Well, if that's the case I'm not totally sure what to do about this.
Because the calling convention of that method dictates that the caller
must allocate a buffer for the result.
I suppose in that case we would have to change the calling convention of
the method to return the string of whatever length (but the caller would
be responsible for deallocating it), which is not the greatest in terms
of a memory ownership model.. Or we could do the (annoying) microsoft
thing and if the allocated size of the parameter isn't enough we could
return an error and then set the size we think it should be..?
I think for a first pass I'm going to put this particular issue aside..
but I could see how it might result in a buffer overflow exploit so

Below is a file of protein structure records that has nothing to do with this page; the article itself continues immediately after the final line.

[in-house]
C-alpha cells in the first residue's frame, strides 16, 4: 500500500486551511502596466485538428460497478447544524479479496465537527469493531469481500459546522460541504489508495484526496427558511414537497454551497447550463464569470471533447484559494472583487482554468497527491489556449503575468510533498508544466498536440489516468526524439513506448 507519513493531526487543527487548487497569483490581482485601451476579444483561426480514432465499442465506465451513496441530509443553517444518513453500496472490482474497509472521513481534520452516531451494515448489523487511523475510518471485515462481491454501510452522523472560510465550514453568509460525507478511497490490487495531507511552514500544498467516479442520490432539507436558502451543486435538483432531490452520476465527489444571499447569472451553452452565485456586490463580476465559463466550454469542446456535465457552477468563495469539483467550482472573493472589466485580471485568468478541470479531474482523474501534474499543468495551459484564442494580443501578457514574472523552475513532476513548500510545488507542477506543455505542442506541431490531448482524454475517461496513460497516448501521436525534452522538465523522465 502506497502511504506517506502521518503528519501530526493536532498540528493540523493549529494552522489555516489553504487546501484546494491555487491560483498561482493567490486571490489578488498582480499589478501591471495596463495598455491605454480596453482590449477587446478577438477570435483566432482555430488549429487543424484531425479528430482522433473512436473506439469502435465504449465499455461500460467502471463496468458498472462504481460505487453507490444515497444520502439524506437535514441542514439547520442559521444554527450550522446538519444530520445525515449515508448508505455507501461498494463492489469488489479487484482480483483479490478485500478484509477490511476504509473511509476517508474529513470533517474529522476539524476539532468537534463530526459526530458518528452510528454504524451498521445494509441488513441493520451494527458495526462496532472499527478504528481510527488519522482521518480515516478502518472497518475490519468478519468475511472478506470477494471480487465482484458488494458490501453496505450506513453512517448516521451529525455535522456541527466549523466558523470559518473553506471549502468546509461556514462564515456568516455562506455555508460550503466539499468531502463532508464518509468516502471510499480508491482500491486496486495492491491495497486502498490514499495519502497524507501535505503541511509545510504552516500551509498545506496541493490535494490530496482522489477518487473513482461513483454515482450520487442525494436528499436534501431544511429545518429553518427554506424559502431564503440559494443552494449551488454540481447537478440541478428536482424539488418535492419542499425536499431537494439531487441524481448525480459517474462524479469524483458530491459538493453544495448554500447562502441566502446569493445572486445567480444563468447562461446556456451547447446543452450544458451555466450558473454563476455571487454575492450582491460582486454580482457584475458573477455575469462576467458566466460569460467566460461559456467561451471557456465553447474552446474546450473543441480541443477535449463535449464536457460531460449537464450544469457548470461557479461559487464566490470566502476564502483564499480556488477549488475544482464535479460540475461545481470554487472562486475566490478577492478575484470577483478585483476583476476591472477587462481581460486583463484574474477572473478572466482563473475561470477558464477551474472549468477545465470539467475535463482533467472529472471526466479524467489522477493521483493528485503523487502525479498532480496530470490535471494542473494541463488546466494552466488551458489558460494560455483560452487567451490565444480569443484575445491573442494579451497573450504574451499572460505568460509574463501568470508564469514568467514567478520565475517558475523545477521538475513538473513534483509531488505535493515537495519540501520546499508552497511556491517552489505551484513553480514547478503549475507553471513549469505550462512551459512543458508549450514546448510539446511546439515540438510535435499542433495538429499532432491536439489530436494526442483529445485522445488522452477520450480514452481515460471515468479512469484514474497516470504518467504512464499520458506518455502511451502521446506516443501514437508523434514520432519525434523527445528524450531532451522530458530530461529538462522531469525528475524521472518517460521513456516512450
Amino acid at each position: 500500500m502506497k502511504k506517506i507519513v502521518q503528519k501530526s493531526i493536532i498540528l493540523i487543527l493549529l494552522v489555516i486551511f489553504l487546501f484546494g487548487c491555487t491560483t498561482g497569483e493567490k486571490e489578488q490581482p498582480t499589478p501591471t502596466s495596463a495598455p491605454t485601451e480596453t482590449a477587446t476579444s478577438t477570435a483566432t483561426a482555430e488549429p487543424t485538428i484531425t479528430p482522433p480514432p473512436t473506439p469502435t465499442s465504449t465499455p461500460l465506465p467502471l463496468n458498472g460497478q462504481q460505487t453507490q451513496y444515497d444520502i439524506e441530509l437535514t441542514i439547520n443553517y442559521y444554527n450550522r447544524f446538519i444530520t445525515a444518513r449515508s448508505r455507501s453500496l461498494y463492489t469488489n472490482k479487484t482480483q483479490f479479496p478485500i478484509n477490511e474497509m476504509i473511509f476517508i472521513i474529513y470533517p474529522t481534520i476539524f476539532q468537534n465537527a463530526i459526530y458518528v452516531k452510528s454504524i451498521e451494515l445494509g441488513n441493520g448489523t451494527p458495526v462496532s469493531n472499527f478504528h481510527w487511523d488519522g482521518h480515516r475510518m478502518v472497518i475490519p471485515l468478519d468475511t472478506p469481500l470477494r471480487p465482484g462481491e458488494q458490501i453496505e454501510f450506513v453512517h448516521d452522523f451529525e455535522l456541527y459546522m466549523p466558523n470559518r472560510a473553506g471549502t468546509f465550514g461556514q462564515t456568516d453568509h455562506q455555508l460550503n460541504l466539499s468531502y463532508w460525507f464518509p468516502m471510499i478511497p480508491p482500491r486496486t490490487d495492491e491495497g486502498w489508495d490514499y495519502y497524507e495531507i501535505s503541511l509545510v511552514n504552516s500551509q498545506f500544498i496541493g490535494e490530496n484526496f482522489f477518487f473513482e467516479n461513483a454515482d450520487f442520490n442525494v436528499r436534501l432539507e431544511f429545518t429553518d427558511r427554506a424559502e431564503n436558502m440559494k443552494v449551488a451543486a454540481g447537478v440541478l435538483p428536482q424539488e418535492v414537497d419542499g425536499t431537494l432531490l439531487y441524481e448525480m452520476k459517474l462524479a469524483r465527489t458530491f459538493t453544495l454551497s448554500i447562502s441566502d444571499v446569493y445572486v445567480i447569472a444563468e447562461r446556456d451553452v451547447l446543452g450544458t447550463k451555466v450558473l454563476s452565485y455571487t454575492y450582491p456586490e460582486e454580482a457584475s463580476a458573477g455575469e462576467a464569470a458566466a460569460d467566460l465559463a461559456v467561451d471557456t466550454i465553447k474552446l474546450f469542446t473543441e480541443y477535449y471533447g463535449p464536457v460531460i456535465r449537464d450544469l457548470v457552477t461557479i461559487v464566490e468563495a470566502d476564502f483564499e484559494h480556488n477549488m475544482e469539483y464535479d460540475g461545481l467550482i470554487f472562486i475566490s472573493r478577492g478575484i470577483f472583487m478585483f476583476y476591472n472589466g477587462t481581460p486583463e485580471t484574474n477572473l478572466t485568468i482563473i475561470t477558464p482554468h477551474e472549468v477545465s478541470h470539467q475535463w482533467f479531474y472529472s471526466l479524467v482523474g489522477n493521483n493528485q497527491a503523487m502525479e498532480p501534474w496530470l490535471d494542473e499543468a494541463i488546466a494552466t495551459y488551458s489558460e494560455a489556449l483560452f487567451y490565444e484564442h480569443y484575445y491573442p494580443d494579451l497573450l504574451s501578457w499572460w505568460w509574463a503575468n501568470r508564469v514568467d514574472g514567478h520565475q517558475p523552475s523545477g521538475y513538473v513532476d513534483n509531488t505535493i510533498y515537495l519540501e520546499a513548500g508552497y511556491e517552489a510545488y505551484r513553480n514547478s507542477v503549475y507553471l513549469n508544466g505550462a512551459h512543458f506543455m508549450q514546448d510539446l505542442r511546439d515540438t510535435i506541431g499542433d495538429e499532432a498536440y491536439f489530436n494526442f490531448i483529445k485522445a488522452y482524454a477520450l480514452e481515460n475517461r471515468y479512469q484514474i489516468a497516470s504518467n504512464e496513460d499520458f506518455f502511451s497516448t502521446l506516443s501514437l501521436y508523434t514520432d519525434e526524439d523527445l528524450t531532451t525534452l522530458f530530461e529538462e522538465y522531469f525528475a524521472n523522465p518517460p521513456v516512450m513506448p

probably it should be fixed long term.
On 11-05-16 11:54 AM, Steinar H. Gunderson wrote:
> Den 16. mai 2011 17:17 skrev David Stuart <dstuart_at_counterpath.com> følgende:
>> The longest IPv6 address is actually something like:
> This is not an address, though; the zone ID syntax is a Microsoft
> invention. (Linux uses something similar, but doesn't use numerical
> zone IDs, so “addresses” there can in theory be of near-infinite
> size.) Link-local is generally not all that standardized.
> /* Steinar */
David Stuart, CounterPath
Email: dstuart (at) counterpath (dot) com
Phone: (613) 254-8886 x2234 Web: http://www.counterpath.com/
Address: 310 - 350 Terry Fox Drive, Kanata Ontario, K2K 2P5
Received on 2011-05-16